The fifth Invisible Children film, Sunday: the story of the displaced, was released in 2007. Okello Sunday was a 15-year-old orphan living in an internally displaced persons (IDP) camp in northern Uganda when he met an Invisible Children team doing research for the Displace Me event. Sunday stood out to them as an exceptionally bright student, determined to one day become a doctor and serve his community. Despite being sent home for not paying school fees, Sunday continued to show up at school. He knew that he needed to get an education in order to achieve his dreams.

That was six years ago, and we have great news about where Sunday is now. As a student in the Legacy Scholarship Program, Sunday completed his secondary studies in 2012. He applied to Franklin College in Indiana, where one international student each year is given a full-tuition scholarship. This year, that scholarship was awarded to Sunday.

“Things were not smooth running for me,” Sunday said, remembering life in the IDP camp. “I didn’t have enough for school. But now I can say I have moved steps towards my dream. I can see progress.”

Sunday shared the story of what made him decide to become a doctor. He was living in a village with his parents, and one day in a rebel attack his mother was hit with a bullet in the upper arm. Sunday and his father walked four hours with his mother to the nearest medical center.

“Coming to the med center there were so many people – amazing – many people,” Sunday explained. “You can’t do any other thing, so we spent the whole day in line.”

By the third day, they still had not seen a doctor. Eventually they gave up and returned to the village. Sunday’s mother didn’t die from her injury, but the bullet remained in her arm for the rest of her life. That experience convinced Sunday that something needed to change.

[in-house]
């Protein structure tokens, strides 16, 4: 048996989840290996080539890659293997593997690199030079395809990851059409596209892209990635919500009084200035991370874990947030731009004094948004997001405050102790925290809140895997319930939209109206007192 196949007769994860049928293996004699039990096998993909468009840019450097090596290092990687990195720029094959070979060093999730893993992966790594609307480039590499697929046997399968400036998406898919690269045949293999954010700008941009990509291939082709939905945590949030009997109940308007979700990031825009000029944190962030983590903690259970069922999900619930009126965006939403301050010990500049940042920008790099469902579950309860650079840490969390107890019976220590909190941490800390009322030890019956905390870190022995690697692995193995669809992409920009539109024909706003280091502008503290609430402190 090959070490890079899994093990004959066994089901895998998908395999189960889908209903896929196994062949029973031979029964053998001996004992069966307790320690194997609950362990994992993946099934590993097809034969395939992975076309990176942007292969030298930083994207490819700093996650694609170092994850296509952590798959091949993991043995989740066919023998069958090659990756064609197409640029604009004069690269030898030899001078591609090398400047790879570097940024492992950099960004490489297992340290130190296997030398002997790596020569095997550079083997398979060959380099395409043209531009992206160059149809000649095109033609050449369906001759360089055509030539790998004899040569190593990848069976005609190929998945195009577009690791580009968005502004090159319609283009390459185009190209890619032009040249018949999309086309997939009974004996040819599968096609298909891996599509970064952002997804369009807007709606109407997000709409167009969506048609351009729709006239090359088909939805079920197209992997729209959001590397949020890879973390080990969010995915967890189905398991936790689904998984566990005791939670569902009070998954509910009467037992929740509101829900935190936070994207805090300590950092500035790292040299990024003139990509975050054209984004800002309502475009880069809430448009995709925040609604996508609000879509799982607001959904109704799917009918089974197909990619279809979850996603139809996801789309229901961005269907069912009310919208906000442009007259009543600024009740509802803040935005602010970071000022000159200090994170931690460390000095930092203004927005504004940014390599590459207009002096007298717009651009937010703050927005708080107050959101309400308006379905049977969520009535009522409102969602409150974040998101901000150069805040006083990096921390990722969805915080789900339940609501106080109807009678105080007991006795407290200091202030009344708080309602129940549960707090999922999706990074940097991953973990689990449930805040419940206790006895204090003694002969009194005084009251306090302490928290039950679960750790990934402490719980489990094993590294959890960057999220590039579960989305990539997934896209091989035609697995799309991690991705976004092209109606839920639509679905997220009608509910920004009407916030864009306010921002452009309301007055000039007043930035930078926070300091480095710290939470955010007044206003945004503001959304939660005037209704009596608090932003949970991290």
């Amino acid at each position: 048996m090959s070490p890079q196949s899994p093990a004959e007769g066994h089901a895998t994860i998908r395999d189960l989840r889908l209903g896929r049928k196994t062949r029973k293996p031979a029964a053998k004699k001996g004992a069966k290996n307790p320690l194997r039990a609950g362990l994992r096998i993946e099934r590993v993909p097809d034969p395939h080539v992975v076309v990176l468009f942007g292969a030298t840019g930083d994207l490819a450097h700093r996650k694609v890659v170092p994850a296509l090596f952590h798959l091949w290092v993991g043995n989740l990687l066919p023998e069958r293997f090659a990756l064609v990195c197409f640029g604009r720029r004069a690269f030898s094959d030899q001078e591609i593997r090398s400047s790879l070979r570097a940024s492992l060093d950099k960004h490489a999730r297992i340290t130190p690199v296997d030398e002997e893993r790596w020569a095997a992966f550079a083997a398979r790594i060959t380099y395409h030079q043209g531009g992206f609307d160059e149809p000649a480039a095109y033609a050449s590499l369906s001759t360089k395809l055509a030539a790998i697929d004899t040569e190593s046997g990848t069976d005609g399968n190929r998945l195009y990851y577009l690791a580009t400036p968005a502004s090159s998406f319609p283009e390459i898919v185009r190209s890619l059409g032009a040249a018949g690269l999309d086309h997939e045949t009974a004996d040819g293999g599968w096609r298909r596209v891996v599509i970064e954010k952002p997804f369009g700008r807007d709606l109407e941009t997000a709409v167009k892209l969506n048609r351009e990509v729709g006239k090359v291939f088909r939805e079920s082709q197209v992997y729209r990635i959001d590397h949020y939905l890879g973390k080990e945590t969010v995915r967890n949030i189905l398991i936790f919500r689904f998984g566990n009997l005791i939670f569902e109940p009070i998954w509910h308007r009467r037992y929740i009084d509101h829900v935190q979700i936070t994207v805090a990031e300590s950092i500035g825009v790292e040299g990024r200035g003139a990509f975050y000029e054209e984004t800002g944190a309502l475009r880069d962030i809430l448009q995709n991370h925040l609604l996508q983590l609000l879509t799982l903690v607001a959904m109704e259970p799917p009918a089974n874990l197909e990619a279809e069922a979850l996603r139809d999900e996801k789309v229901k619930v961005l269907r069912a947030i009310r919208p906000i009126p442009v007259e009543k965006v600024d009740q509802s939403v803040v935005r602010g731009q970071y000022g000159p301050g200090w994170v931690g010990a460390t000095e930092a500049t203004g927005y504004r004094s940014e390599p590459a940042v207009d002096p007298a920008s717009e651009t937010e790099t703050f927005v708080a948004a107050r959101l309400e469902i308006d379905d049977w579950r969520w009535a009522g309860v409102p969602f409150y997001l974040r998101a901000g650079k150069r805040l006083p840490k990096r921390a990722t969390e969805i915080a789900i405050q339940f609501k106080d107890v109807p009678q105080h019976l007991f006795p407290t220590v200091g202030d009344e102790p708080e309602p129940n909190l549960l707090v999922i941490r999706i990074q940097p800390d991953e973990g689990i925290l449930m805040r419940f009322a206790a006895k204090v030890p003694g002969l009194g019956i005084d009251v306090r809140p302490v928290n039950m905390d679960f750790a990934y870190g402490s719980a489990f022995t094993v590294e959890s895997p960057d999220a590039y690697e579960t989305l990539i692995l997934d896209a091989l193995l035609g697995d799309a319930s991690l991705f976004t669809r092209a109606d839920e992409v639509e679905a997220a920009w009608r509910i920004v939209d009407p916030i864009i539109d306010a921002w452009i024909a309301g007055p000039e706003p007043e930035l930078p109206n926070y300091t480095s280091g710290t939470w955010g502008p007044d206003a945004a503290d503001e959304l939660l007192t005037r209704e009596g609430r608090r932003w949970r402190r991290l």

“You can have some minor sickness and eventually you die. Something that can be rectified and you feel better again. They couldn’t serve the whole community, yet there were so many people who needed their help. So I decided if I could become one of the persons who could change that, who can work for my people, that would be so much better. That was something that made me want to become a doctor.”

Now Sunday is closer than ever to reaching his dream. And he’s hopeful about the changes in northern Uganda that are making life better for this generation.

“Children used to come and sleep in the [bus] park, in the medical centers to stay safe from abduction. But right now as you move around you see people are free…no fear, no stress nowadays. I see new development coming up. Education is prospering here. I see some promising future.”

We couldn’t be prouder of what Sunday has already achieved and look forward to his future success as he heads to college next week. Sunday, we know that you are going to make your community a better place!

Learn more about our Legacy Scholarship Program and how you can donate on a monthly basis to contribute towards scholarships for Ugandan students HERE.